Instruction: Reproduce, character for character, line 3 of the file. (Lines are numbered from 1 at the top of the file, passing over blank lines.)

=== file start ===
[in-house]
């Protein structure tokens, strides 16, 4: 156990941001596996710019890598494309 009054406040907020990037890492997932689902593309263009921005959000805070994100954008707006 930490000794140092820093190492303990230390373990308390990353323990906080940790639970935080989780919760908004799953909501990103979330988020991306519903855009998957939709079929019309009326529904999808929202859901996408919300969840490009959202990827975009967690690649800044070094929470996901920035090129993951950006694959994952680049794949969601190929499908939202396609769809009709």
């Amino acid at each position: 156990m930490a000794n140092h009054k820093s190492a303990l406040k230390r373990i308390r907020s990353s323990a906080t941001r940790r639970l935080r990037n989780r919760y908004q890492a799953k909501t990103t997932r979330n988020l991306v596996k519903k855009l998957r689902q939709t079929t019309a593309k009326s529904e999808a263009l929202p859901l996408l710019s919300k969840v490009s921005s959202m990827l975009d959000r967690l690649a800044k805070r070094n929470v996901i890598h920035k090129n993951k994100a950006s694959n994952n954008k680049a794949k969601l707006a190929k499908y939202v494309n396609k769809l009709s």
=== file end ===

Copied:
């Amino acid at each position: 156990m930490a000794n140092h009054k820093s190492a303990l406040k230390r373990i308390r907020s990353s323990a906080t941001r940790r639970l935080r990037n989780r919760y908004q890492a799953k909501t990103t997932r979330n988020l991306v596996k519903k855009l998957r689902q939709t079929t019309a593309k009326s529904e999808a263009l929202p859901l996408l710019s919300k969840v490009s921005s959202m990827l975009d959000r967690l690649a800044k805070r070094n929470v996901i890598h920035k090129n993951k994100a950006s694959n994952n954008k680049a794949k969601l707006a190929k499908y939202v494309n396609k769809l009709s």